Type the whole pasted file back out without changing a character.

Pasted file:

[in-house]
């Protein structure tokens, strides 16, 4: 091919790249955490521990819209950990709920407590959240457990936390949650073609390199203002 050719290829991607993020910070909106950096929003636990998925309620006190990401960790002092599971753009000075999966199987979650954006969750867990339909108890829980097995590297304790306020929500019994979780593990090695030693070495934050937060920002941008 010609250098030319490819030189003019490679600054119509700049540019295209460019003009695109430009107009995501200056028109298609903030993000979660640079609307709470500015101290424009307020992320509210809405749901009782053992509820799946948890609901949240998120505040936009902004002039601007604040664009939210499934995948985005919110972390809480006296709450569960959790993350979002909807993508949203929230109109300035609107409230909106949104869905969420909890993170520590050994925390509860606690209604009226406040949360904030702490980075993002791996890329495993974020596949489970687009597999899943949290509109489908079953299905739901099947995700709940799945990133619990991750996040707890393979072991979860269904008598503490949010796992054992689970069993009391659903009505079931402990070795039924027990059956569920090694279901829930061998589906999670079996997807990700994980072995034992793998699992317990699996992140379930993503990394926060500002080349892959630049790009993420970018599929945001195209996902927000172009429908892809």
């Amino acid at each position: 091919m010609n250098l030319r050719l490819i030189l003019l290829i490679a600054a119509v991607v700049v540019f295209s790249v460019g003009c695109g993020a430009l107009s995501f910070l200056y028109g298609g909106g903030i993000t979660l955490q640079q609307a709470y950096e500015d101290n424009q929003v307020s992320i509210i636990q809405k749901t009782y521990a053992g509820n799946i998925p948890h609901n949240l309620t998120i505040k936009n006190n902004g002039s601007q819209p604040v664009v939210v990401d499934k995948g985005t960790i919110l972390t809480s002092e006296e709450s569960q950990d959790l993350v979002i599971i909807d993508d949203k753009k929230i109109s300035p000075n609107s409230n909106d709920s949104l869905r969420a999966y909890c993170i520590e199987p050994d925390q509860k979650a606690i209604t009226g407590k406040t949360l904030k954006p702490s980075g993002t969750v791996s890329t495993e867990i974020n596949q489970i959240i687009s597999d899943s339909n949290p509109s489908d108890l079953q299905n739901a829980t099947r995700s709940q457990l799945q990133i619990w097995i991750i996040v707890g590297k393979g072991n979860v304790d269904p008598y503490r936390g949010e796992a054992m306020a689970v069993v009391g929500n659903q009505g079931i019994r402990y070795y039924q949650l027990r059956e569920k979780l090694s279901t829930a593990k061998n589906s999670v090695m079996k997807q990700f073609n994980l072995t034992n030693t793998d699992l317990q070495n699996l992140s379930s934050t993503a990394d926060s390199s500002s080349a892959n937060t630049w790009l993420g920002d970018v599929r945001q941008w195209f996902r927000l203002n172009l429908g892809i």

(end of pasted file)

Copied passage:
[in-house]
């Protein structure tokens, strides 16, 4: 091919790249955490521990819209950990709920407590959240457990936390949650073609390199203002 050719290829991607993020910070909106950096929003636990998925309620006190990401960790002092599971753009000075999966199987979650954006969750867990339909108890829980097995590297304790306020929500019994979780593990090695030693070495934050937060920002941008 010609250098030319490819030189003019490679600054119509700049540019295209460019003009695109430009107009995501200056028109298609903030993000979660640079609307709470500015101290424009307020992320509210809405749901009782053992509820799946948890609901949240998120505040936009902004002039601007604040664009939210499934995948985005919110972390809480006296709450569960959790993350979002909807993508949203929230109109300035609107409230909106949104869905969420909890993170520590050994925390509860606690209604009226406040949360904030702490980075993002791996890329495993974020596949489970687009597999899943949290509109489908079953299905739901099947995700709940799945990133619990991750996040707890393979072991979860269904008598503490949010796992054992689970069993009391659903009505079931402990070795039924027990059956569920090694279901829930061998589906999670079996997807990700994980072995034992793998699992317990699996992140379930993503990394926060500002080349892959630049790009993420970018599929945001195209996902927000172009429908892809």
């Amino acid at each position: 091919m010609n250098l030319r050719l490819i030189l003019l290829i490679a600054a119509v991607v700049v540019f295209s790249v460019g003009c695109g993020a430009l107009s995501f910070l200056y028109g298609g909106g903030i993000t979660l955490q640079q609307a709470y950096e500015d101290n424009q929003v307020s992320i509210i636990q809405k749901t009782y521990a053992g509820n799946i998925p948890h609901n949240l309620t998120i505040k936009n006190n902004g002039s601007q819209p604040v664009v939210v990401d499934k995948g985005t960790i919110l972390t809480s002092e006296e709450s569960q950990d959790l993350v979002i599971i909807d993508d949203k753009k929230i109109s300035p000075n609107s409230n909106d709920s949104l869905r969420a999966y909890c993170i520590e199987p050994d925390q509860k979650a606690i209604t009226g407590k406040t949360l904030k954006p702490s980075g993002t969750v791996s890329t495993e867990i974020n596949q489970i959240i687009s597999d899943s339909n949290p509109s489908d108890l079953q299905n739901a829980t099947r995700s709940q457990l799945q990133i619990w097995i991750i996040v707890g590297k393979g072991n979860v304790d269904p008598y503490r936390g949010e796992a054992m306020a689970v069993v009391g929500n659903q009505g079931i019994r402990y070795y039924q949650l027990r059956e569920k979780l090694s279901t829930a593990k061998n589906s999670v090695m079996k997807q990700f073609n994980l072995t034992n030693t793998d699992l317990q070495n699996l992140s379930s934050t993503a990394d926060s390199s500002s080349a892959n937060t630049w790009l993420g920002d970018v599929r945001q941008w195209f996902r927000l203002n172009l429908g892809i």